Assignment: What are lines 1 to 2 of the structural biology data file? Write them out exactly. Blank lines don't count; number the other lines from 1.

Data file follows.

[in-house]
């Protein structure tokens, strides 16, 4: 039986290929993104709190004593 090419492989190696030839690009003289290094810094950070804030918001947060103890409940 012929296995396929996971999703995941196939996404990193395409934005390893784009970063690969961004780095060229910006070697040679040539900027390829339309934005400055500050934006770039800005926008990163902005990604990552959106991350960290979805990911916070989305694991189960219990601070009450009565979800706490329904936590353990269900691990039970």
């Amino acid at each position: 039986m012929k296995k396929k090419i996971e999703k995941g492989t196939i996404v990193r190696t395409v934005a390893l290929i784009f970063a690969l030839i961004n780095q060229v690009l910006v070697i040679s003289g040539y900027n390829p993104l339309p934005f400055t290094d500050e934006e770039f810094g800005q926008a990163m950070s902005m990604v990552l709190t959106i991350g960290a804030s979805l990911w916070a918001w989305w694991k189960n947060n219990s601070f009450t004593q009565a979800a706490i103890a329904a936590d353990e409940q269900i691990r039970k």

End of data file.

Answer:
[in-house]
């Protein structure tokens, strides 16, 4: 039986290929993104709190004593 090419492989190696030839690009003289290094810094950070804030918001947060103890409940 012929296995396929996971999703995941196939996404990193395409934005390893784009970063690969961004780095060229910006070697040679040539900027390829339309934005400055500050934006770039800005926008990163902005990604990552959106991350960290979805990911916070989305694991189960219990601070009450009565979800706490329904936590353990269900691990039970």